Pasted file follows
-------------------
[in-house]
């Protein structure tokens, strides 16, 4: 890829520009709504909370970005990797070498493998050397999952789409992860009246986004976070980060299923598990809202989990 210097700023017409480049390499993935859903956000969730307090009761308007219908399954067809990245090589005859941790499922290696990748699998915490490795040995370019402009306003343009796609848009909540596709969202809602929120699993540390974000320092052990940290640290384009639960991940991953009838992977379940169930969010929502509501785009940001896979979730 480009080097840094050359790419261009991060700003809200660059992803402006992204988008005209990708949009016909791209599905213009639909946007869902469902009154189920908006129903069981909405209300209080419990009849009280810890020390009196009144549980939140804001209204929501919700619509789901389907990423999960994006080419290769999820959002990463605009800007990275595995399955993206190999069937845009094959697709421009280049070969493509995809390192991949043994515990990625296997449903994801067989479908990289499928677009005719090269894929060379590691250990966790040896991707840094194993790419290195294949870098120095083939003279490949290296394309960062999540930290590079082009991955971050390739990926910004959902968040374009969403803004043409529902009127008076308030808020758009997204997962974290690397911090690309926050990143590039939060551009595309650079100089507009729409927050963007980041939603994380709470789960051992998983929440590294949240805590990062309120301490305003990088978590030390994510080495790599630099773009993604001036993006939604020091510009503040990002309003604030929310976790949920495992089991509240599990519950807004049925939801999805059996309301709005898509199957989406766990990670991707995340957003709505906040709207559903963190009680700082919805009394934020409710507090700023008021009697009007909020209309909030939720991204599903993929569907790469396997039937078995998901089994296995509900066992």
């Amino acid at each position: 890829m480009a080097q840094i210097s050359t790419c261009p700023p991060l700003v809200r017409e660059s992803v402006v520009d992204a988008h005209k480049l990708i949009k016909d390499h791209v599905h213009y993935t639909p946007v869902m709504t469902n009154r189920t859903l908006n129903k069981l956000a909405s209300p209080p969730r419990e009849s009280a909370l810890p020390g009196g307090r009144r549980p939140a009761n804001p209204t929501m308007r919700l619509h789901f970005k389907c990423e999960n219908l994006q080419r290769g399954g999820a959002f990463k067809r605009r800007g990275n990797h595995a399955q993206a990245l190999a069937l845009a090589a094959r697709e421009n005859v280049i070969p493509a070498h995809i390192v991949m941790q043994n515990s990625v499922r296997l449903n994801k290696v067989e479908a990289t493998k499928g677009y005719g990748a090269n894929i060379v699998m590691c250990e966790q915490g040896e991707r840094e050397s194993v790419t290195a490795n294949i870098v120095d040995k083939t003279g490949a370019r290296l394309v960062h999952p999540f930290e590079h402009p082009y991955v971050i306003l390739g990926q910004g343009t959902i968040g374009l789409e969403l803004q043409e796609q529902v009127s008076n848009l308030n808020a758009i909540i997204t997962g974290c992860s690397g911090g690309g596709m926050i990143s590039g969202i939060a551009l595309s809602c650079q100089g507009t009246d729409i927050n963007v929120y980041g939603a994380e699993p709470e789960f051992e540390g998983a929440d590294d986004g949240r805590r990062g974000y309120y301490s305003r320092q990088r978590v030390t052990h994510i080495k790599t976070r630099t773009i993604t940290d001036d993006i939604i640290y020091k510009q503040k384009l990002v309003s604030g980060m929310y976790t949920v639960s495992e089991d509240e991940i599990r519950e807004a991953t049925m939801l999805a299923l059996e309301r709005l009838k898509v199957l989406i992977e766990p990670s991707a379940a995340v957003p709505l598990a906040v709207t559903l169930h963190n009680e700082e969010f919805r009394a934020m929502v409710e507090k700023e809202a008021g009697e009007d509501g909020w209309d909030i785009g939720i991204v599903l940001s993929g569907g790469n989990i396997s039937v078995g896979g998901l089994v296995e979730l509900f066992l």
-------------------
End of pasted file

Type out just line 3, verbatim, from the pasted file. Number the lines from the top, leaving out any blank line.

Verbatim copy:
């Amino acid at each position: 890829m480009a080097q840094i210097s050359t790419c261009p700023p991060l700003v809200r017409e660059s992803v402006v520009d992204a988008h005209k480049l990708i949009k016909d390499h791209v599905h213009y993935t639909p946007v869902m709504t469902n009154r189920t859903l908006n129903k069981l956000a909405s209300p209080p969730r419990e009849s009280a909370l810890p020390g009196g307090r009144r549980p939140a009761n804001p209204t929501m308007r919700l619509h789901f970005k389907c990423e999960n219908l994006q080419r290769g399954g999820a959002f990463k067809r605009r800007g990275n990797h595995a399955q993206a990245l190999a069937l845009a090589a094959r697709e421009n005859v280049i070969p493509a070498h995809i390192v991949m941790q043994n515990s990625v499922r296997l449903n994801k290696v067989e479908a990289t493998k499928g677009y005719g990748a090269n894929i060379v699998m590691c250990e966790q915490g040896e991707r840094e050397s194993v790419t290195a490795n294949i870098v120095d040995k083939t003279g490949a370019r290296l394309v960062h999952p999540f930290e590079h402009p082009y991955v971050i306003l390739g990926q910004g343009t959902i968040g374009l789409e969403l803004q043409e796609q529902v009127s008076n848009l308030n808020a758009i909540i997204t997962g974290c992860s690397g911090g690309g596709m926050i990143s590039g969202i939060a551009l595309s809602c650079q100089g507009t009246d729409i927050n963007v929120y980041g939603a994380e699993p709470e789960f051992e540390g998983a929440d590294d986004g949240r805590r990062g974000y309120y301490s305003r320092q990088r978590v030390t052990h994510i080495k790599t976070r630099t773009i993604t940290d001036d993006i939604i640290y020091k510009q503040k384009l990002v309003s604030g980060m929310y976790t949920v639960s495992e089991d509240e991940i599990r519950e807004a991953t049925m939801l999805a299923l059996e309301r709005l009838k898509v199957l989406i992977e766990p990670s991707a379940a995340v957003p709505l598990a906040v709207t559903l169930h963190n009680e700082e969010f919805r009394a934020m929502v409710e507090k700023e809202a008021g009697e009007d509501g909020w209309d909030i785009g939720i991204v599903l940001s993929g569907g790469n989990i396997s039937v078995g896979g998901l089994v296995e979730l509900f066992l």